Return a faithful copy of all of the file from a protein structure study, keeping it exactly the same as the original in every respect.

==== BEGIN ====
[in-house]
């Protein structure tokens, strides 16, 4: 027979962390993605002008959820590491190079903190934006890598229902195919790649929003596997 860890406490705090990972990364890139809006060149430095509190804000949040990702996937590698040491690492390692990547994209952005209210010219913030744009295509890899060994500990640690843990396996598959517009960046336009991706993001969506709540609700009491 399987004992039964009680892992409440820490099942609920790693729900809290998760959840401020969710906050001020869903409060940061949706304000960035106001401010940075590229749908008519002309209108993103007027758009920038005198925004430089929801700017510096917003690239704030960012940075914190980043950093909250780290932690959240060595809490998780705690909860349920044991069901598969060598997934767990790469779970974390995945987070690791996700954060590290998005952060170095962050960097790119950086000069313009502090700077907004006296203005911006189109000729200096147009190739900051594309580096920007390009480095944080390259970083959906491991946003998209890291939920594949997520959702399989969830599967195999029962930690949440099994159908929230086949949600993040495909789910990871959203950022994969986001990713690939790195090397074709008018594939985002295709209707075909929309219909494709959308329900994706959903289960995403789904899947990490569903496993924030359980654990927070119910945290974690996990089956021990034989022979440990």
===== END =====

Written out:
[in-house]
């Protein structure tokens, strides 16, 4: 027979962390993605002008959820590491190079903190934006890598229902195919790649929003596997 860890406490705090990972990364890139809006060149430095509190804000949040990702996937590698040491690492390692990547994209952005209210010219913030744009295509890899060994500990640690843990396996598959517009960046336009991706993001969506709540609700009491 399987004992039964009680892992409440820490099942609920790693729900809290998760959840401020969710906050001020869903409060940061949706304000960035106001401010940075590229749908008519002309209108993103007027758009920038005198925004430089929801700017510096917003690239704030960012940075914190980043950093909250780290932690959240060595809490998780705690909860349920044991069901598969060598997934767990790469779970974390995945987070690791996700954060590290998005952060170095962050960097790119950086000069313009502090700077907004006296203005911006189109000729200096147009190739900051594309580096920007390009480095944080390259970083959906491991946003998209890291939920594949997520959702399989969830599967195999029962930690949440099994159908929230086949949600993040495909789910990871959203950022994969986001990713690939790195090397074709008018594939985002295709209707075909929309219909494709959308329900994706959903289960995403789904899947990490569903496993924030359980654990927070119910945290974690996990089956021990034989022979440990």